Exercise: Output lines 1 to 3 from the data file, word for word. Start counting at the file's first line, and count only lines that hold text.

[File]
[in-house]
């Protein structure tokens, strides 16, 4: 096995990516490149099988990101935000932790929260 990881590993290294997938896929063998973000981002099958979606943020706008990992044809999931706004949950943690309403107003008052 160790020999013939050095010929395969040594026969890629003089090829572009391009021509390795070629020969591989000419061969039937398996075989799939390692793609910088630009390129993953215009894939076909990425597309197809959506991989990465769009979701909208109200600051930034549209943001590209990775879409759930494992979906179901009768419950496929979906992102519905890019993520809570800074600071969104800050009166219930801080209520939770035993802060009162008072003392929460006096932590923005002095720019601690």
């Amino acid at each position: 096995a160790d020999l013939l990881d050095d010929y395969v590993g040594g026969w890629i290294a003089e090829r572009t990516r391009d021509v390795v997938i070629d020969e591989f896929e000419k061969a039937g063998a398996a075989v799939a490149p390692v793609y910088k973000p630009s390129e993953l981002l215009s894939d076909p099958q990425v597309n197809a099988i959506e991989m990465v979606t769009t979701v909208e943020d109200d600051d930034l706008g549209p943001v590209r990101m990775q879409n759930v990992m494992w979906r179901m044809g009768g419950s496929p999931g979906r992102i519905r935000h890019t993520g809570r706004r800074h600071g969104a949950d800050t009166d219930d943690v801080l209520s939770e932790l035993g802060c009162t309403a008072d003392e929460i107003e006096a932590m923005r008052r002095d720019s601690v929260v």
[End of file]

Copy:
[in-house]
């Protein structure tokens, strides 16, 4: 096995990516490149099988990101935000932790929260 990881590993290294997938896929063998973000981002099958979606943020706008990992044809999931706004949950943690309403107003008052 160790020999013939050095010929395969040594026969890629003089090829572009391009021509390795070629020969591989000419061969039937398996075989799939390692793609910088630009390129993953215009894939076909990425597309197809959506991989990465769009979701909208109200600051930034549209943001590209990775879409759930494992979906179901009768419950496929979906992102519905890019993520809570800074600071969104800050009166219930801080209520939770035993802060009162008072003392929460006096932590923005002095720019601690």
């Amino acid at each position: 096995a160790d020999l013939l990881d050095d010929y395969v590993g040594g026969w890629i290294a003089e090829r572009t990516r391009d021509v390795v997938i070629d020969e591989f896929e000419k061969a039937g063998a398996a075989v799939a490149p390692v793609y910088k973000p630009s390129e993953l981002l215009s894939d076909p099958q990425v597309n197809a099988i959506e991989m990465v979606t769009t979701v909208e943020d109200d600051d930034l706008g549209p943001v590209r990101m990775q879409n759930v990992m494992w979906r179901m044809g009768g419950s496929p999931g979906r992102i519905r935000h890019t993520g809570r706004r800074h600071g969104a949950d800050t009166d219930d943690v801080l209520s939770e932790l035993g802060c009162t309403a008072d003392e929460i107003e006096a932590m923005r008052r002095d720019s601690v929260v």